Salvation's End

Album Review: Salvation’s End – The Divine Wrath of Existence

Just when I thought all of the fresh talent in prog metal was hiding towards the more extreme side of the spectrum, I am introduced to this band, the Detroit, MI based Salvation’s End. Although I was expecting SE to fall into the same rut of Dream Theater or Symphony X that so many melodic prog metal bands do, the change of pace here is refreshing, and while not an entirely new breath of fresh air than what I have already heard in the style, Salvation’s End do plant themselves as one of the last vestiges of hope in a style that I personally think got tired over a decade ago.

Salvation's End - The Divine Wrath of Existence

My personal cynicisms for melodic prog metal aside, Salvation’s End are a truly impressive act, and the fact that I find myself so endeared to them with all things considered should be a testament to their strength as an act.

Musically, Salvation’s End’s music is heavy at times, but always melodic, and resists the temptation to become an overly technical wankfest a la Dream Theater. Instead, Salvation’s End bases their debut album, The Divine Wrath of Existence, around the long lost art of proper songwriting; their music uses sometimes complex musicianship, but it is always based in a tight composition, and this really grabs my attention. The vocals here are often the center of attention atop tasteful instrumentation, the atmosphere is kept somewhat melancholic throughout, and — coming as a surprise to someone that was expecting a metal album — tastefully mellow. Salvation’s End is instead heavy prog rock throughout most of this, although I would have to say that the vocals keep a metallic tinge to the music. The vocal delivery by Rob Lundgren on The Divine Wrath of Existence is something refreshing.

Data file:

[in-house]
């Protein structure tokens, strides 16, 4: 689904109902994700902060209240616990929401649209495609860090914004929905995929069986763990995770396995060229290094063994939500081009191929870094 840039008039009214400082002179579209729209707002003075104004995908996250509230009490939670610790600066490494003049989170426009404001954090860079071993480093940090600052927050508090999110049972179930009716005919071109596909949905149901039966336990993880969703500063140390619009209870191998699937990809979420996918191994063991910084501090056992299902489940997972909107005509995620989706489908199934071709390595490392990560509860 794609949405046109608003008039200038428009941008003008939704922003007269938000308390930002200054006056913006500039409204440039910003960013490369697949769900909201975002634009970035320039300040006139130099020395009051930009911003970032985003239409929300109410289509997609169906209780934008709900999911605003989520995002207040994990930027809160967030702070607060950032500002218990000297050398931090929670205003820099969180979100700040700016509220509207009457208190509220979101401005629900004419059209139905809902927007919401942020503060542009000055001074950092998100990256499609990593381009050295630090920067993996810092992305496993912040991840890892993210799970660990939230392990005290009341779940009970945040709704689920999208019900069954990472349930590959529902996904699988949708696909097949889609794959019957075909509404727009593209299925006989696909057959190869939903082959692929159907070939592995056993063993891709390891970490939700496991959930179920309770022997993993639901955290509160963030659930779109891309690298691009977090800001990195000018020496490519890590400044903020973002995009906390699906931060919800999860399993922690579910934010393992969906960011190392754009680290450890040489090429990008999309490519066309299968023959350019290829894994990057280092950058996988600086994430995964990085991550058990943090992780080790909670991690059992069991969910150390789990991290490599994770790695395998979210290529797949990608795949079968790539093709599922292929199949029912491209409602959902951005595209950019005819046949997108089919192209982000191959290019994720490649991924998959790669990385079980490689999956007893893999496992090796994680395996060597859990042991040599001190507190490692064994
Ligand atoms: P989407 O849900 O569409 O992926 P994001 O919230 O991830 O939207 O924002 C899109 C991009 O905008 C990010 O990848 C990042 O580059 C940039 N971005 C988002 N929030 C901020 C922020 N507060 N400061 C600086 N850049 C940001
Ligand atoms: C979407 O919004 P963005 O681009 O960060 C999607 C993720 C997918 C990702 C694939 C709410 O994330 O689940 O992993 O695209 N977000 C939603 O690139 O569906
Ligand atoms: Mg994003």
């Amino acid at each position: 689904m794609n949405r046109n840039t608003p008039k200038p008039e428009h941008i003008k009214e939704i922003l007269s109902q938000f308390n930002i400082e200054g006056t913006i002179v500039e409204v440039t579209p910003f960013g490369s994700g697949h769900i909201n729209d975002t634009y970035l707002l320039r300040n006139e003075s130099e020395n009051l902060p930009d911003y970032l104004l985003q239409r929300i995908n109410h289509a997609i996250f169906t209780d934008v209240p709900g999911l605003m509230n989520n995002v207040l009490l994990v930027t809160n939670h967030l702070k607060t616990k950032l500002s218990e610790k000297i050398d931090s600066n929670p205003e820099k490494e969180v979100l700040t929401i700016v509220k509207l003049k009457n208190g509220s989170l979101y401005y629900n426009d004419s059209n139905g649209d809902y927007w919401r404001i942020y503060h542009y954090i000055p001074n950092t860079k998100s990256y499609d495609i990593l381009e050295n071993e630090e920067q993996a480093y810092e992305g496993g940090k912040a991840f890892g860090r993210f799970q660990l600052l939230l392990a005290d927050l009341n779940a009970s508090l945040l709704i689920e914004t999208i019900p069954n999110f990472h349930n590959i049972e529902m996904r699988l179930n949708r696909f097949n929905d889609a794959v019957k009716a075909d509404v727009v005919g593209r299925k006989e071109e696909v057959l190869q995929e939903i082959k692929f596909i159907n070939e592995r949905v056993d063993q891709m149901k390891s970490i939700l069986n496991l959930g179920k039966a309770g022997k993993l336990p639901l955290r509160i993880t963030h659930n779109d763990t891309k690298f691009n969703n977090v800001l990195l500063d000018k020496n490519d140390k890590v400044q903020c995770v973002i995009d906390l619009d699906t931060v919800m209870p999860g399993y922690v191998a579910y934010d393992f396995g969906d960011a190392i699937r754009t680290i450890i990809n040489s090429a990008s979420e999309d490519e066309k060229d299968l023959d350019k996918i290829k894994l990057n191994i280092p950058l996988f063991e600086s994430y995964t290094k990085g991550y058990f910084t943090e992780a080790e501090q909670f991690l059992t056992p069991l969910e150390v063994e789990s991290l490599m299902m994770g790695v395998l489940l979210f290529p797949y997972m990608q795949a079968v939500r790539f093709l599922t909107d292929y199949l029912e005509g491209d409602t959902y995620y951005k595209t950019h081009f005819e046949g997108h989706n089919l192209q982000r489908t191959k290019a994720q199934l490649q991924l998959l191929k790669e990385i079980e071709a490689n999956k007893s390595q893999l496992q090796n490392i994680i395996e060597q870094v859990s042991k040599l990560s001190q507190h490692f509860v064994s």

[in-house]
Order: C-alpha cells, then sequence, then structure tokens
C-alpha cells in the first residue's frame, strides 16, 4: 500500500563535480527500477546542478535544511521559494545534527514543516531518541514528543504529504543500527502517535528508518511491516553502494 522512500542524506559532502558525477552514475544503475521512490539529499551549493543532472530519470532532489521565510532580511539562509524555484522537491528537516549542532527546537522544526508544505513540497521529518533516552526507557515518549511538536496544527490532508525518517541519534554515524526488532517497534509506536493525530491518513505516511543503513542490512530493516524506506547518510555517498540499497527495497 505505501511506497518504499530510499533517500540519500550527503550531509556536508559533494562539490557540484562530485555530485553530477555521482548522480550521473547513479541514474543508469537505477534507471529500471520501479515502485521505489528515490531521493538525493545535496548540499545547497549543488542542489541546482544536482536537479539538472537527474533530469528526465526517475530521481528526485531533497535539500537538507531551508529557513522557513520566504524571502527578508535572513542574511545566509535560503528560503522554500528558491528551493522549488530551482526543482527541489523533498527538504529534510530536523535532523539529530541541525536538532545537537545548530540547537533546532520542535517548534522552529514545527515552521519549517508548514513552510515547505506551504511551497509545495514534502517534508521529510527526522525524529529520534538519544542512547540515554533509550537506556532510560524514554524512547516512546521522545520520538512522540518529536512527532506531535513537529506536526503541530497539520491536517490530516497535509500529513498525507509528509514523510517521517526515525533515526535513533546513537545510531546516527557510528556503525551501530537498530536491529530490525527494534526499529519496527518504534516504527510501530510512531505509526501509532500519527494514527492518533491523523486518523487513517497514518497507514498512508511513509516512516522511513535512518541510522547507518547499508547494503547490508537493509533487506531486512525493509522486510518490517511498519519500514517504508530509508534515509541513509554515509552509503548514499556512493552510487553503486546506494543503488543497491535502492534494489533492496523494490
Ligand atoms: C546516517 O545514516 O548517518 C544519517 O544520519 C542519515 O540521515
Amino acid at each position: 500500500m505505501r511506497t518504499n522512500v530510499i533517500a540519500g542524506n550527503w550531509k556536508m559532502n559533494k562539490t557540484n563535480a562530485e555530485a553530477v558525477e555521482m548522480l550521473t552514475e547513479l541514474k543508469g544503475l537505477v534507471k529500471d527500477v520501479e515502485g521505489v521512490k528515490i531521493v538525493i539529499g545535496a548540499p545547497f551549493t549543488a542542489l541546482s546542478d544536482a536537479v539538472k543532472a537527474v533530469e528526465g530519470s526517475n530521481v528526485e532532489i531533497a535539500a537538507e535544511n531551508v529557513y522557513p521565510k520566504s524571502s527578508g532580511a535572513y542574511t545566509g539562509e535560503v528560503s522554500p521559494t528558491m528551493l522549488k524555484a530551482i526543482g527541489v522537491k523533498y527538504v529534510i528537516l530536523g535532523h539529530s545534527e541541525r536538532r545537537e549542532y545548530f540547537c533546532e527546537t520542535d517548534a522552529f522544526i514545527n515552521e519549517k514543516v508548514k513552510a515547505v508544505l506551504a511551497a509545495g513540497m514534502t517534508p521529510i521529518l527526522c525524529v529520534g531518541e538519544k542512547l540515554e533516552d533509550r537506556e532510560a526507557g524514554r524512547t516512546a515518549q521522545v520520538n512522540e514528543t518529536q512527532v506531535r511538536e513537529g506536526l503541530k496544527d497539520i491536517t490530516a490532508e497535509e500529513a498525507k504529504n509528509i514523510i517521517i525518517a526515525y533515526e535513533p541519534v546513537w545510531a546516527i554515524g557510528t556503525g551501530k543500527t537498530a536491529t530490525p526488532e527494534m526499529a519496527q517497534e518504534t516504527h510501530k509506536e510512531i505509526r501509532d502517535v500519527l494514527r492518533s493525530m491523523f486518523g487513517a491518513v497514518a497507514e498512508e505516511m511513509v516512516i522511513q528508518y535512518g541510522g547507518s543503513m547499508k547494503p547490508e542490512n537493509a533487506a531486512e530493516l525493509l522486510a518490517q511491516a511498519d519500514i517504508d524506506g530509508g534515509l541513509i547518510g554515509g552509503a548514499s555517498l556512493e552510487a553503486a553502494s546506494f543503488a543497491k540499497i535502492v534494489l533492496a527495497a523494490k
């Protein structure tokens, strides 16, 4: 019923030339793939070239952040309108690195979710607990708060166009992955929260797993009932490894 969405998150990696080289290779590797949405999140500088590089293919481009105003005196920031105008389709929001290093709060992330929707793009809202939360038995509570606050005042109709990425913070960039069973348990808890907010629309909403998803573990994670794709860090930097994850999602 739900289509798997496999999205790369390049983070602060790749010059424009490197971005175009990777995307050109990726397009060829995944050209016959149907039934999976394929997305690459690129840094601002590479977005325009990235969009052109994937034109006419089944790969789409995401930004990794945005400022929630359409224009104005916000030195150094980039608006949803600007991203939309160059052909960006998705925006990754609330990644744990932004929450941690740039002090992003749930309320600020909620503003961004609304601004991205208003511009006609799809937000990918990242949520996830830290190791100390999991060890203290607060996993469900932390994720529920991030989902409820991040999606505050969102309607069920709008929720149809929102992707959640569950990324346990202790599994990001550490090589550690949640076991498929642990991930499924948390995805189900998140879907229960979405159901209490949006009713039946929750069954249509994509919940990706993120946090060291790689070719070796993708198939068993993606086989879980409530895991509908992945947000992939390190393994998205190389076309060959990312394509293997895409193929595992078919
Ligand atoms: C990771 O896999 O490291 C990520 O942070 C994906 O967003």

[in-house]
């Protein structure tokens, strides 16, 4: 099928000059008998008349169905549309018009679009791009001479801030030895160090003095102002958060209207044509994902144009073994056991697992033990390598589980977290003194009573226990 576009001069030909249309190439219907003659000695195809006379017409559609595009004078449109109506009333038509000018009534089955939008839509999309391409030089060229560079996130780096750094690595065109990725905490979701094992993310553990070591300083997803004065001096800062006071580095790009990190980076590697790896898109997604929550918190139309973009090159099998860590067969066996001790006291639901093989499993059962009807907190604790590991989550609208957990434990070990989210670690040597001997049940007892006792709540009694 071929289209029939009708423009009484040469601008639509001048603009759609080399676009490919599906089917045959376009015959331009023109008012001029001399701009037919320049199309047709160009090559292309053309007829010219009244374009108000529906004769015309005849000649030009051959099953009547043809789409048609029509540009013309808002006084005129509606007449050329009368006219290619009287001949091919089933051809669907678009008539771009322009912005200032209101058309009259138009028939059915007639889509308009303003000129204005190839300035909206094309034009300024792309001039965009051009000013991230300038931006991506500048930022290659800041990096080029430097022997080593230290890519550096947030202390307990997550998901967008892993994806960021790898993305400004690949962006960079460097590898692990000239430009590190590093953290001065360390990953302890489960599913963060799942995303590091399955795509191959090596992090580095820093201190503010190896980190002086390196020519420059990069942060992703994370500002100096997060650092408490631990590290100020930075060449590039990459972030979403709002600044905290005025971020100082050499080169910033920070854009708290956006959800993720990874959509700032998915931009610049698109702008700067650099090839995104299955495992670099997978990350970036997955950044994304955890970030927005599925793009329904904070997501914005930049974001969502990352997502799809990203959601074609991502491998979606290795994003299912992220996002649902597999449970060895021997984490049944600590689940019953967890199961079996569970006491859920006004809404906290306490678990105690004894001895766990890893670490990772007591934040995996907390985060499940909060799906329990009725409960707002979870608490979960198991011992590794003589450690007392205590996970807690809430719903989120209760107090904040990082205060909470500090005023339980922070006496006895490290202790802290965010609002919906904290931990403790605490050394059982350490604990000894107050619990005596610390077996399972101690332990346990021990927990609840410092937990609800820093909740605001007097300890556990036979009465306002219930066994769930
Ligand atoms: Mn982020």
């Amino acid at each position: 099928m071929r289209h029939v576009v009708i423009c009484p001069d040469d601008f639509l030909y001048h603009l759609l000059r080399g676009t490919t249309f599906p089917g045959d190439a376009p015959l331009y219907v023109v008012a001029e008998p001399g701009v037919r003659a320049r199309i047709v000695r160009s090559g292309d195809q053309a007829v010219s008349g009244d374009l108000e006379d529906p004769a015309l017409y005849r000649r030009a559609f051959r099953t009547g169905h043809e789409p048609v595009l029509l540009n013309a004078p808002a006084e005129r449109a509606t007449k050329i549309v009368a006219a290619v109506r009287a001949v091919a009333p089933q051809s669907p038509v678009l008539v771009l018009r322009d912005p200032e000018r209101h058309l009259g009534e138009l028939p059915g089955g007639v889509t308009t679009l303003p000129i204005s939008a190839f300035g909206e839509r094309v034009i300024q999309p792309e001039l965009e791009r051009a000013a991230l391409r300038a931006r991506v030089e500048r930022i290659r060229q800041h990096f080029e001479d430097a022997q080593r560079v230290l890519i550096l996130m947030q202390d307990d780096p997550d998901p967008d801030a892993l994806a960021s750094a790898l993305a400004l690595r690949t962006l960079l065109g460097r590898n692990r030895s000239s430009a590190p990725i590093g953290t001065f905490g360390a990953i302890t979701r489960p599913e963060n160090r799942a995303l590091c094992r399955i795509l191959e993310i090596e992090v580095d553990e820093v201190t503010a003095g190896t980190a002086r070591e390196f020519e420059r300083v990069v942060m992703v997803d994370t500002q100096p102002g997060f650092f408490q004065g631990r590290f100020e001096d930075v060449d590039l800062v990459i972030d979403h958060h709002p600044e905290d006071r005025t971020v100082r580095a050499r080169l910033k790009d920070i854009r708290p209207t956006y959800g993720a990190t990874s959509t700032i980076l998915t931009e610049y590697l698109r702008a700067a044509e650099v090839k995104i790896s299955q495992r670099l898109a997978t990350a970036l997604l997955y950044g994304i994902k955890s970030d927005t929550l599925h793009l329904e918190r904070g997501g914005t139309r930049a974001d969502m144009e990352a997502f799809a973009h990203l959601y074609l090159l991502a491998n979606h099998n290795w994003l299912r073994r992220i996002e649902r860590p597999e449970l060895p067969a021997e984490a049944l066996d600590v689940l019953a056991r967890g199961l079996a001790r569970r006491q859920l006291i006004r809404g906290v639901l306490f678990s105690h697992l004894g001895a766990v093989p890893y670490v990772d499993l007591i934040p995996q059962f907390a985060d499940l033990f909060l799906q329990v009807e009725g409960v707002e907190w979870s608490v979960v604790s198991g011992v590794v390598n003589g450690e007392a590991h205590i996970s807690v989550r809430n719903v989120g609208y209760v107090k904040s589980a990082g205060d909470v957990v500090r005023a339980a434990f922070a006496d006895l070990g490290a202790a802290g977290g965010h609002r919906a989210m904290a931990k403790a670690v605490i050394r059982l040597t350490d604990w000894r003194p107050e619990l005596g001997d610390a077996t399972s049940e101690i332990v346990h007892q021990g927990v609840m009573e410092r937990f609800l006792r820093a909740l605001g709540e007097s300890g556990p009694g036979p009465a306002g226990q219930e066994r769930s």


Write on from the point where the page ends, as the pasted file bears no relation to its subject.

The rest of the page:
The songwriting here is generally the highlight of the release. Everything is beautifully produced and polished, but the sound stays organic; a sure sign of a successful studio job. The songwriting really caught my attention from the first listen onwards though opening “Death of Reason” and its follow-up “Languorem” are two of the most memorable tracks here, using some lively riffs to create a hook. The title track makes perfect use of those mid-to-high-register vocals that Lundgren does so well The highlight moments on The Divine Wrath of Existence are brilliant. The album is one of the most consistent releases I have heard since the beginning of the year. It gets me excited to see what else that the band has in store.

Get The Divine Wrath of Existence from Bandcamp.